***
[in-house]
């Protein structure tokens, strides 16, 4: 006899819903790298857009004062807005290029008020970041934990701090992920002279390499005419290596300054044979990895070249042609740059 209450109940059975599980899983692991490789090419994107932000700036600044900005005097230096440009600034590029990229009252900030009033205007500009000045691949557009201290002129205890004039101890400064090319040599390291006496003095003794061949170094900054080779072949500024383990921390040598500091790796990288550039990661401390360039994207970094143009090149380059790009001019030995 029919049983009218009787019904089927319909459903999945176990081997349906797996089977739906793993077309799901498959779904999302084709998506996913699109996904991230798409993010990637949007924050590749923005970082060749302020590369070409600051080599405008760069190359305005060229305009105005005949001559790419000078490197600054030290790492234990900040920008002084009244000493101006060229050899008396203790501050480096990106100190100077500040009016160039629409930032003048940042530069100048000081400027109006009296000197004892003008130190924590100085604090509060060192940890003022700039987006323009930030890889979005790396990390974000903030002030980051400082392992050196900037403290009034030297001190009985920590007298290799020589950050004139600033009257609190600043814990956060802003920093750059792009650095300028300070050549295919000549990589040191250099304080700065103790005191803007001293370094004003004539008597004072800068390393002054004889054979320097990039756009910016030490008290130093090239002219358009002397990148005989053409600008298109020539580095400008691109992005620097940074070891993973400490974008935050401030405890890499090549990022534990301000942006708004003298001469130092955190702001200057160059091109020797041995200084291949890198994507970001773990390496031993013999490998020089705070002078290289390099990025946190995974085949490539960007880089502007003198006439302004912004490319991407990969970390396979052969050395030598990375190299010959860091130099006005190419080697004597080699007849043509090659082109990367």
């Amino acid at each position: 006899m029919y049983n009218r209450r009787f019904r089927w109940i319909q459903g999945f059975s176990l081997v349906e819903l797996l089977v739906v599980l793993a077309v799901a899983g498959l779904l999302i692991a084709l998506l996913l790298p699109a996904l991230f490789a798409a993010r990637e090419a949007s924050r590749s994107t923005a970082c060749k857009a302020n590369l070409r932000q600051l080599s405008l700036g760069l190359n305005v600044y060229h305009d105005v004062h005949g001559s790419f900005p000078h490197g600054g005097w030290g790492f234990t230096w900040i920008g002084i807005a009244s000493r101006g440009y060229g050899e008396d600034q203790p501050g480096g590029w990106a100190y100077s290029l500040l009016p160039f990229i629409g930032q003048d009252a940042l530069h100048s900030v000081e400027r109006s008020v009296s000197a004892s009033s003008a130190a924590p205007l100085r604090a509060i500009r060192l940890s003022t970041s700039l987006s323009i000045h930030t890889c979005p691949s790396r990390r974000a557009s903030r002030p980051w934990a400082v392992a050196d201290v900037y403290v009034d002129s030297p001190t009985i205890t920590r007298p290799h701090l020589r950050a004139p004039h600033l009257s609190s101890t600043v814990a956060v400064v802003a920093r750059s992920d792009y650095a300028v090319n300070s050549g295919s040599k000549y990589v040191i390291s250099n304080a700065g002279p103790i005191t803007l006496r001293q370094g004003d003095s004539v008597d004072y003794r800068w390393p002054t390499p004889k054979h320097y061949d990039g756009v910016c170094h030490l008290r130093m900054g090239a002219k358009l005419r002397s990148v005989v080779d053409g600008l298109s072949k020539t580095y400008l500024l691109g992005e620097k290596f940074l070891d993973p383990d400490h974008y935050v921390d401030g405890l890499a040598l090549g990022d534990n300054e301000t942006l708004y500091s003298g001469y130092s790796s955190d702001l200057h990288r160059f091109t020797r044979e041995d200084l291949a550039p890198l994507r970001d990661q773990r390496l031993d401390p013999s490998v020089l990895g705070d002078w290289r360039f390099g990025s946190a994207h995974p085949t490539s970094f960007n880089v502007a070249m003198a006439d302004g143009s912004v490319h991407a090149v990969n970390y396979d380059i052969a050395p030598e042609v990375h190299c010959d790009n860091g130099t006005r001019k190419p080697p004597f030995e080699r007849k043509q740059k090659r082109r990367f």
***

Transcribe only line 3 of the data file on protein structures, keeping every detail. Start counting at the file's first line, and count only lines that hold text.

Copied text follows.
């Amino acid at each position: 006899m029919y049983n009218r209450r009787f019904r089927w109940i319909q459903g999945f059975s176990l081997v349906e819903l797996l089977v739906v599980l793993a077309v799901a899983g498959l779904l999302i692991a084709l998506l996913l790298p699109a996904l991230f490789a798409a993010r990637e090419a949007s924050r590749s994107t923005a970082c060749k857009a302020n590369l070409r932000q600051l080599s405008l700036g760069l190359n305005v600044y060229h305009d105005v004062h005949g001559s790419f900005p000078h490197g600054g005097w030290g790492f234990t230096w900040i920008g002084i807005a009244s000493r101006g440009y060229g050899e008396d600034q203790p501050g480096g590029w990106a100190y100077s290029l500040l009016p160039f990229i629409g930032q003048d009252a940042l530069h100048s900030v000081e400027r109006s008020v009296s000197a004892s009033s003008a130190a924590p205007l100085r604090a509060i500009r060192l940890s003022t970041s700039l987006s323009i000045h930030t890889c979005p691949s790396r990390r974000a557009s903030r002030p980051w934990a400082v392992a050196d201290v900037y403290v009034d002129s030297p001190t009985i205890t920590r007298p290799h701090l020589r950050a004139p004039h600033l009257s609190s101890t600043v814990a956060v400064v802003a920093r750059s992920d792009y650095a300028v090319n300070s050549g295919s040599k000549y990589v040191i390291s250099n304080a700065g002279p103790i005191t803007l006496r001293q370094g004003d003095s004539v008597d004072y003794r800068w390393p002054t390499p004889k054979h320097y061949d990039g756009v910016c170094h030490l008290r130093m900054g090239a002219k358009l005419r002397s990148v005989v080779d053409g600008l298109s072949k020539t580095y400008l500024l691109g992005e620097k290596f940074l070891d993973p383990d400490h974008y935050v921390d401030g405890l890499a040598l090549g990022d534990n300054e301000t942006l708004y500091s003298g001469y130092s790796s955190d702001l200057h990288r160059f091109t020797r044979e041995d200084l291949a550039p890198l994507r970001d990661q773990r390496l031993d401390p013999s490998v020089l990895g705070d002078w290289r360039f390099g990025s946190a994207h995974p085949t490539s970094f960007n880089v502007a070249m003198a006439d302004g143009s912004v490319h991407a090149v990969n970390y396979d380059i052969a050395p030598e042609v990375h190299c010959d790009n860091g130099t006005r001019k190419p080697p004597f030995e080699r007849k043509q740059k090659r082109r990367f």